Sunday surprises

I guess that there’s a certain tone of voice that signals an emergency.  Kay’s voice had that tone just about an hour and a half ago.  I was immediately awake and then at Dad’s bedside.  His dialysis graft had been bleeding — for how long, who knows?  It had done so long enough that the blood had puddled underneath his arm and soaked the pull sheet and onto the bed sheet. And the pillow under his arm.

I put on gloves and took off the ace bandage — only to see blood spurt.  Arterial blood, bright red.  It sprayed up and across the bed and pillow.  I asked Kay to give me the towel that was near — and used it to soak blood as I applied hard pressure.  His arm was elevated on a pillow.

Kay called home health, who got the nurse to call.  She called about 3:00 — and Kay told her what had happened and that the bleeding had stopped.  I continued to hold pressure, though, for another 15 minutes or so just to be sure.  By the time the nurse told Kay she’d be here at 8 a.m., I realized my back hurt from standing and leaning over the bed.  Kay got me a chair so I could sit.  Then she got the ace bandage from yesterday, which was still damp.  A few minutes in the dryer, and it was ready — and then I was able to rewrap Dad’s arm.

At that point, of course, we still had to change the bed, and Dad’s t-shirt.  Not wanting to hurt him more than we had to, I helped Dad sit up and Kay started pulling the bottom sheet off the bed.  It took a long time, and Dad’s back was hurting, but we got it done.  The pillow under his arm had been soaked.  The pillow under his head only had a bloody pillowcase, but it was okay.  Once the sheets and pillows were off, and the fresh sheet was on the bed, Kay got another pillow for Dad.  Then we had to put a clean t-shirt on him.  Actually, I asked him if he wanted to sleep without one, or wanted us to put one on him, and he wanted a t-shirt.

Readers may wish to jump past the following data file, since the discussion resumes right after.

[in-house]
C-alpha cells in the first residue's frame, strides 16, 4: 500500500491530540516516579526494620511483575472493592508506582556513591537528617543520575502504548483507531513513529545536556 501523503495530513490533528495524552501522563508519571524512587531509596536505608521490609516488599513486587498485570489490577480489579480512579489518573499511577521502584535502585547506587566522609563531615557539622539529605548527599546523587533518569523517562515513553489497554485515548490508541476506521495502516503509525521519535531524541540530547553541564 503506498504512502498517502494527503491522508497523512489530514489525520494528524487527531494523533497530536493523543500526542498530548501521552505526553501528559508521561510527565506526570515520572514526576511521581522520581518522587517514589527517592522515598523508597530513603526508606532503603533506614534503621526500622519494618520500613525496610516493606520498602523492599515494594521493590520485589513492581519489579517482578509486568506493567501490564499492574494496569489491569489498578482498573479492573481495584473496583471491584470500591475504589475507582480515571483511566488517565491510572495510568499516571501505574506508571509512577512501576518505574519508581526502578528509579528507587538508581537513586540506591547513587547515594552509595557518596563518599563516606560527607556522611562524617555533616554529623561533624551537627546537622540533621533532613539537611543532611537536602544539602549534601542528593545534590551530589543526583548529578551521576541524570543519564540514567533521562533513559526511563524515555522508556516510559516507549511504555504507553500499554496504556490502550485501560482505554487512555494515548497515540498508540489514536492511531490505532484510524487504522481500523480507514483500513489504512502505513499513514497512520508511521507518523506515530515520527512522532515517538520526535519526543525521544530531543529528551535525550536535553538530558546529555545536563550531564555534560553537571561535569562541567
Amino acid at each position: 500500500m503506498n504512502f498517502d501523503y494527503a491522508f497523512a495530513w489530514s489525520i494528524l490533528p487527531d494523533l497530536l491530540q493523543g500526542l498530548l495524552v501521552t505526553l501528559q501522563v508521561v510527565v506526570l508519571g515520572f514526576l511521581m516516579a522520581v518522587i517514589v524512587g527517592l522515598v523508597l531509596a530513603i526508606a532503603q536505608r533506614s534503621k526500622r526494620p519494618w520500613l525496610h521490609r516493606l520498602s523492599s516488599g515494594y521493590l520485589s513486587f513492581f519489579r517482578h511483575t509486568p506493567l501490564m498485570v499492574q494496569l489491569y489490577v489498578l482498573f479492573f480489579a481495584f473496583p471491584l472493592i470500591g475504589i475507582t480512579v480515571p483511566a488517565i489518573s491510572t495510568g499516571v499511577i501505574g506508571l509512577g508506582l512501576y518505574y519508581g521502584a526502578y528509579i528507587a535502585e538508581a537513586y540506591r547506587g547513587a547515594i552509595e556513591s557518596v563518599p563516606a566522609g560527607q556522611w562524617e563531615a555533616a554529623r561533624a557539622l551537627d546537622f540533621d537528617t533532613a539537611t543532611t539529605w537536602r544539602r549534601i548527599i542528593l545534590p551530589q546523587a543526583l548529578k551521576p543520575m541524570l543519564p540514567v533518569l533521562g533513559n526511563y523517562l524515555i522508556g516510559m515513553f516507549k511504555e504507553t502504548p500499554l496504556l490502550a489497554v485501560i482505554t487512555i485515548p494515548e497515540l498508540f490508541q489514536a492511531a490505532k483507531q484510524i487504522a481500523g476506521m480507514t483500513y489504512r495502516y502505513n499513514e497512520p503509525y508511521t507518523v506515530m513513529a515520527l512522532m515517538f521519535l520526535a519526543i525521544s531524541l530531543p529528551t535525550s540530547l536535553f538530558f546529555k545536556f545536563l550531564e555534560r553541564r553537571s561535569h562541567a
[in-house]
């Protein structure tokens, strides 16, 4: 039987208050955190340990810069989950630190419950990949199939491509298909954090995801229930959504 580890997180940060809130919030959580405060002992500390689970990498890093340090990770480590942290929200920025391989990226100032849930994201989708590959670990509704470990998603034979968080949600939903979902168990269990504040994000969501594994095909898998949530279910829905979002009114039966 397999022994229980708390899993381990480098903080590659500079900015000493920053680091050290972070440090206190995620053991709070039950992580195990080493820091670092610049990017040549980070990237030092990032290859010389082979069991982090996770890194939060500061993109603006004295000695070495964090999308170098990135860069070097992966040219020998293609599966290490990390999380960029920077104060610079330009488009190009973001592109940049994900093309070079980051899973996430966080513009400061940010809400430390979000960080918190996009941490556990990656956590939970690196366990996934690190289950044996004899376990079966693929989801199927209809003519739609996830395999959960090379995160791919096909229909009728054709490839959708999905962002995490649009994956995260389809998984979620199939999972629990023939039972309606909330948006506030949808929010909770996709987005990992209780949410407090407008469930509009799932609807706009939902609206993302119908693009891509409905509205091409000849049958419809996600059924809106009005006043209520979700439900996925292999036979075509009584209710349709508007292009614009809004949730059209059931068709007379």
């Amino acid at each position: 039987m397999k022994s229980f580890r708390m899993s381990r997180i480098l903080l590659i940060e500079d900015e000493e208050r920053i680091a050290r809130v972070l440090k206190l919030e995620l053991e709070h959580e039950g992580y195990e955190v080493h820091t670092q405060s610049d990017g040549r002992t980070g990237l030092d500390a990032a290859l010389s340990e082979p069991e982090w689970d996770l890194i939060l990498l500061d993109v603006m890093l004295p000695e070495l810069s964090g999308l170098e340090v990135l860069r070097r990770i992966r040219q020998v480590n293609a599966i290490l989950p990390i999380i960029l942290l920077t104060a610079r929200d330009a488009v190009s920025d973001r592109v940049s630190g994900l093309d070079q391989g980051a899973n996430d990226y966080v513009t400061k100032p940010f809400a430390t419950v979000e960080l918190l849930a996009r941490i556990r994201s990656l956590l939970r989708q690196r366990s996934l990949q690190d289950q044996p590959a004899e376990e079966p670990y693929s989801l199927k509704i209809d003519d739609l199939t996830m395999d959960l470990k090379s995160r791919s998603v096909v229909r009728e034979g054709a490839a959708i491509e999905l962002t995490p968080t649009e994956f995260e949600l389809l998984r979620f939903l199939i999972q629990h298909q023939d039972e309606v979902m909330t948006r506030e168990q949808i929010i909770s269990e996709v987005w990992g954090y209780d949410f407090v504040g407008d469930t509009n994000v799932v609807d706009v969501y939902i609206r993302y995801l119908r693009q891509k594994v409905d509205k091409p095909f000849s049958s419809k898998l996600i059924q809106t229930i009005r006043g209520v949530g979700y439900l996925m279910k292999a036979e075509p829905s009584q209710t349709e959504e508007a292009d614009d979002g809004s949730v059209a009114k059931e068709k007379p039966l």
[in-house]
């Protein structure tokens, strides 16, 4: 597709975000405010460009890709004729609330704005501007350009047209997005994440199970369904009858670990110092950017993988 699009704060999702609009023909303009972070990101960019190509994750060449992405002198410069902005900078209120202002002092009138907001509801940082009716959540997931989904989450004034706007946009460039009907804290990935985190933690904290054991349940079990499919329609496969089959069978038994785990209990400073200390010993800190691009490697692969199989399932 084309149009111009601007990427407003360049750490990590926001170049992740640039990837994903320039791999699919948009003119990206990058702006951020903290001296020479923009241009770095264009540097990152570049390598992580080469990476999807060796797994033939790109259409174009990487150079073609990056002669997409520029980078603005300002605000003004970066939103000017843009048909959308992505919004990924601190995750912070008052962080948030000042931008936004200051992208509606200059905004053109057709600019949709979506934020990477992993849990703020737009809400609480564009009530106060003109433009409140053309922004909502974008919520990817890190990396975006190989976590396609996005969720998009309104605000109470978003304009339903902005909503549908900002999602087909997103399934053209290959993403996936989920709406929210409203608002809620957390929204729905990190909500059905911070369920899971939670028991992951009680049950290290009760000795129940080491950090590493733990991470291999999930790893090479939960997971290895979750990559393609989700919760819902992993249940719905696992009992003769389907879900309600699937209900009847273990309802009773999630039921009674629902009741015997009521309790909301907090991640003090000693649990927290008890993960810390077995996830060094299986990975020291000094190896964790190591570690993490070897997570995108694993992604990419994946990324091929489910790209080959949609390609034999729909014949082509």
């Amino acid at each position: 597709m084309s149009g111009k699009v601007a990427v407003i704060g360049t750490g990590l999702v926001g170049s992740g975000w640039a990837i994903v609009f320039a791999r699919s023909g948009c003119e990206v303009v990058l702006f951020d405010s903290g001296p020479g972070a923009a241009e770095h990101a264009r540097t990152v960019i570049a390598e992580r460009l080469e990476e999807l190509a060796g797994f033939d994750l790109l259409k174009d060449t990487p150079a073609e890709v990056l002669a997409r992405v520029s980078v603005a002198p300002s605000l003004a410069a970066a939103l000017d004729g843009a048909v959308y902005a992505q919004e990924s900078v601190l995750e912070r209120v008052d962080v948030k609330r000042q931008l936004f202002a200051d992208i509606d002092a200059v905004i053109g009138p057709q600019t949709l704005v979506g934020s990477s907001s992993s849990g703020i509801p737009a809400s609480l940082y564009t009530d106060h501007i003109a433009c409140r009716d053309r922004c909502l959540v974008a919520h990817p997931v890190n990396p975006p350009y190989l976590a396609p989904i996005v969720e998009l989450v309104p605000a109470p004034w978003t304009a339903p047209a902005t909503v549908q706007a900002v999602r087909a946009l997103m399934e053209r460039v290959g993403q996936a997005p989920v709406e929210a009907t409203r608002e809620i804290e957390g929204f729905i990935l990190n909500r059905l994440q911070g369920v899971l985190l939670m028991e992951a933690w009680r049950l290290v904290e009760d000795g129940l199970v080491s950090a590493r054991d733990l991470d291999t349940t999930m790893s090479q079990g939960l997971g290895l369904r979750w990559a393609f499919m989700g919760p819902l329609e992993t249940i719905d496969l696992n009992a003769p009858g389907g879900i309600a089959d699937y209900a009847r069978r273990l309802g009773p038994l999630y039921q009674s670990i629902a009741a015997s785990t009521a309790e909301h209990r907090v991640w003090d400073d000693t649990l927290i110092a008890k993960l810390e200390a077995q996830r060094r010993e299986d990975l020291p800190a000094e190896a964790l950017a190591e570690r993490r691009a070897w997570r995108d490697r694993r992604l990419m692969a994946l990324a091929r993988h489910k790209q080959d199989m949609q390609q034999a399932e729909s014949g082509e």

Dad is very modest, always has been.  He isn’t one of those guys who walked around without a shirt on.  Ever.  This is one reason that changing his shorts and cleaning him up and putting fresh pull-ups has been difficult.  Or was the first time or two, anyway.  Now I just do it without hesitation, as quickly as I can, and don’t think about it.  Bathing him wasn’t as much of a difficulty, because until last week he could stand up and help change his own shorts and pants.  Now he’s like a baby who has to have it all done for him.

The whole time we were working on him, he worried that we were tired, that we were hurting ourselves.  He was thinking of us.

And what did he say when we’d pulled him up in the bed so that his head was up on the pillow, and after he was covered with a blanket?  “You girls are tough.”  And he meant it in a good way.  “We learned from you, Dad,” we said almost in unison.

And we have.  That toughness is exactly what we learned from Dad — no matter how difficult the task, no matter how unpleasant, you just buckle down, set your mind to it, and do it.

So we do.  It’s what he taught us.  It’s what we can do for him.

The nurse will come at 8 a.m.

It’s only 4:20 in the morning now, and there are a lot of hours left in Sunday.  I hope the rest of the day is without event– but if it isn’t, I’m prepared.

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